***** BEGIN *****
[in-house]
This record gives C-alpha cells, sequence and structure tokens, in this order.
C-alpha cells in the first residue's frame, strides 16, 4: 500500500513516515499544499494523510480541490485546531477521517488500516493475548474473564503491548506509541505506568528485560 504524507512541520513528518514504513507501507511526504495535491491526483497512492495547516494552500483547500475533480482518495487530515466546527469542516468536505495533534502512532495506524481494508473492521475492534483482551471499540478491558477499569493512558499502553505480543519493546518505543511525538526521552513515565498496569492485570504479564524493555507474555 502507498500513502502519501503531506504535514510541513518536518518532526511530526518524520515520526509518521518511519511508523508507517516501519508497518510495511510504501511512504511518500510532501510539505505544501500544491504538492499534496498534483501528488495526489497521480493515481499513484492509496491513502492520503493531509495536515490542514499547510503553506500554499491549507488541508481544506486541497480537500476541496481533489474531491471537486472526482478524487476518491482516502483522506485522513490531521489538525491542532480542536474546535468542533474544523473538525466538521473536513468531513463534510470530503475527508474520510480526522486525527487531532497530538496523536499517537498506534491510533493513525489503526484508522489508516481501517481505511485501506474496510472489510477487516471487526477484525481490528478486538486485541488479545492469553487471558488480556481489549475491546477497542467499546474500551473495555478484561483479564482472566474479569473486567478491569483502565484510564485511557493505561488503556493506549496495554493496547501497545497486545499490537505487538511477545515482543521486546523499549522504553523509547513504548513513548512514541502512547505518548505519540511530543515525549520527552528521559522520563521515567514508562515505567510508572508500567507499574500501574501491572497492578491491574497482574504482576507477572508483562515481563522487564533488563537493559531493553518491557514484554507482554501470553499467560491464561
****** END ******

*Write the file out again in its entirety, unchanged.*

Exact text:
[in-house]
This record gives C-alpha cells, sequence and structure tokens, in this order.
C-alpha cells in the first residue's frame, strides 16, 4: 500500500513516515499544499494523510480541490485546531477521517488500516493475548474473564503491548506509541505506568528485560 504524507512541520513528518514504513507501507511526504495535491491526483497512492495547516494552500483547500475533480482518495487530515466546527469542516468536505495533534502512532495506524481494508473492521475492534483482551471499540478491558477499569493512558499502553505480543519493546518505543511525538526521552513515565498496569492485570504479564524493555507474555 502507498500513502502519501503531506504535514510541513518536518518532526511530526518524520515520526509518521518511519511508523508507517516501519508497518510495511510504501511512504511518500510532501510539505505544501500544491504538492499534496498534483501528488495526489497521480493515481499513484492509496491513502492520503493531509495536515490542514499547510503553506500554499491549507488541508481544506486541497480537500476541496481533489474531491471537486472526482478524487476518491482516502483522506485522513490531521489538525491542532480542536474546535468542533474544523473538525466538521473536513468531513463534510470530503475527508474520510480526522486525527487531532497530538496523536499517537498506534491510533493513525489503526484508522489508516481501517481505511485501506474496510472489510477487516471487526477484525481490528478486538486485541488479545492469553487471558488480556481489549475491546477497542467499546474500551473495555478484561483479564482472566474479569473486567478491569483502565484510564485511557493505561488503556493506549496495554493496547501497545497486545499490537505487538511477545515482543521486546523499549522504553523509547513504548513513548512514541502512547505518548505519540511530543515525549520527552528521559522520563521515567514508562515505567510508572508500567507499574500501574501491572497492578491491574497482574504482576507477572508483562515481563522487564533488563537493559531493553518491557514484554507482554501470553499467560491464561